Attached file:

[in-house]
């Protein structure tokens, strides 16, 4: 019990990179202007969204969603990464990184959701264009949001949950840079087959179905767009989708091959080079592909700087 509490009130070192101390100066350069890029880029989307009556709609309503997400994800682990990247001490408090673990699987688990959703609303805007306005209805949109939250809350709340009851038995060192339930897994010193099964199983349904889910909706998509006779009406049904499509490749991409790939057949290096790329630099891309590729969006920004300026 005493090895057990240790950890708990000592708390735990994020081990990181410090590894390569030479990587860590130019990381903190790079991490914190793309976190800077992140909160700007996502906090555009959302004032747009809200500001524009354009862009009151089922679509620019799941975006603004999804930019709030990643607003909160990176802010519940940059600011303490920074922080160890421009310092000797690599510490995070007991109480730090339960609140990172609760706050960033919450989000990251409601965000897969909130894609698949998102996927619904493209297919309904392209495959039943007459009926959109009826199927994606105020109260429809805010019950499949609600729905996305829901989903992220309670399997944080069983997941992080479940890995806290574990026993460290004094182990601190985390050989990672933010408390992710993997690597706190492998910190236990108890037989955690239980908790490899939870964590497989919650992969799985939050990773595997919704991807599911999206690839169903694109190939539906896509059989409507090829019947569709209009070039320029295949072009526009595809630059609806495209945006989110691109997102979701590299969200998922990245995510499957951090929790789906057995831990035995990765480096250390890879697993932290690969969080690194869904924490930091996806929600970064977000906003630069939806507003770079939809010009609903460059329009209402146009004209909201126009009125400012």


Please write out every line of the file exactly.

[in-house]
């Protein structure tokens, strides 16, 4: 019990990179202007969204969603990464990184959701264009949001949950840079087959179905767009989708091959080079592909700087 509490009130070192101390100066350069890029880029989307009556709609309503997400994800682990990247001490408090673990699987688990959703609303805007306005209805949109939250809350709340009851038995060192339930897994010193099964199983349904889910909706998509006779009406049904499509490749991409790939057949290096790329630099891309590729969006920004300026 005493090895057990240790950890708990000592708390735990994020081990990181410090590894390569030479990587860590130019990381903190790079991490914190793309976190800077992140909160700007996502906090555009959302004032747009809200500001524009354009862009009151089922679509620019799941975006603004999804930019709030990643607003909160990176802010519940940059600011303490920074922080160890421009310092000797690599510490995070007991109480730090339960609140990172609760706050960033919450989000990251409601965000897969909130894609698949998102996927619904493209297919309904392209495959039943007459009926959109009826199927994606105020109260429809805010019950499949609600729905996305829901989903992220309670399997944080069983997941992080479940890995806290574990026993460290004094182990601190985390050989990672933010408390992710993997690597706190492998910190236990108890037989955690239980908790490899939870964590497989919650992969799985939050990773595997919704991807599911999206690839169903694109190939539906896509059989409507090829019947569709209009070039320029295949072009526009595809630059609806495209945006989110691109997102979701590299969200998922990245995510499957951090929790789906057995831990035995990765480096250390890879697993932290690969969080690194869904924490930091996806929600970064977000906003630069939806507003770079939809010009609903460059329009209402146009004209909201126009009125400012």